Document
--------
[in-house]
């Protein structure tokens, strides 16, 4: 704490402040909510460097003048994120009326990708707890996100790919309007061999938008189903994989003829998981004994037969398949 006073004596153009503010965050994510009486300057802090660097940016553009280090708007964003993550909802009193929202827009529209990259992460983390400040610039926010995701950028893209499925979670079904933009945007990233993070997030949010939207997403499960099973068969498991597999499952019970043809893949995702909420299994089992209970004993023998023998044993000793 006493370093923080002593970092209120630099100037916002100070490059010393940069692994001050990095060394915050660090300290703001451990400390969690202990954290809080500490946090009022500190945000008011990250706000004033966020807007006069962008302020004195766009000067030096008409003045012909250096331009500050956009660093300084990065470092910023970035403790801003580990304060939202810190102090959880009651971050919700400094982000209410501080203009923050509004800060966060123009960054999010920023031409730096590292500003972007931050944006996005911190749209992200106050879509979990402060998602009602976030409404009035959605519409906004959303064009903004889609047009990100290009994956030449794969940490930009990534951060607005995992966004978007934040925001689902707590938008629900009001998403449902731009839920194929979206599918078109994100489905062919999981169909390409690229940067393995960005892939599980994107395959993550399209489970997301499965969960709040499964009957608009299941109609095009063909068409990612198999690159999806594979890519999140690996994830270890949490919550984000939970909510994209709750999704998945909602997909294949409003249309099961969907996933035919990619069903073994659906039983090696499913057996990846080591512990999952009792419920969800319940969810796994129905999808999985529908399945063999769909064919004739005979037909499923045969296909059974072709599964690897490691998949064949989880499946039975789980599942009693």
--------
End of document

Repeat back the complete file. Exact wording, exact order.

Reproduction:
[in-house]
């Protein structure tokens, strides 16, 4: 704490402040909510460097003048994120009326990708707890996100790919309007061999938008189903994989003829998981004994037969398949 006073004596153009503010965050994510009486300057802090660097940016553009280090708007964003993550909802009193929202827009529209990259992460983390400040610039926010995701950028893209499925979670079904933009945007990233993070997030949010939207997403499960099973068969498991597999499952019970043809893949995702909420299994089992209970004993023998023998044993000793 006493370093923080002593970092209120630099100037916002100070490059010393940069692994001050990095060394915050660090300290703001451990400390969690202990954290809080500490946090009022500190945000008011990250706000004033966020807007006069962008302020004195766009000067030096008409003045012909250096331009500050956009660093300084990065470092910023970035403790801003580990304060939202810190102090959880009651971050919700400094982000209410501080203009923050509004800060966060123009960054999010920023031409730096590292500003972007931050944006996005911190749209992200106050879509979990402060998602009602976030409404009035959605519409906004959303064009903004889609047009990100290009994956030449794969940490930009990534951060607005995992966004978007934040925001689902707590938008629900009001998403449902731009839920194929979206599918078109994100489905062919999981169909390409690229940067393995960005892939599980994107395959993550399209489970997301499965969960709040499964009957608009299941109609095009063909068409990612198999690159999806594979890519999140690996994830270890949490919550984000939970909510994209709750999704998945909602997909294949409003249309099961969907996933035919990619069903073994659906039983090696499913057996990846080591512990999952009792419920969800319940969810796994129905999808999985529908399945063999769909064919004739005979037909499923045969296909059974072709599964690897490691998949064949989880499946039975789980599942009693």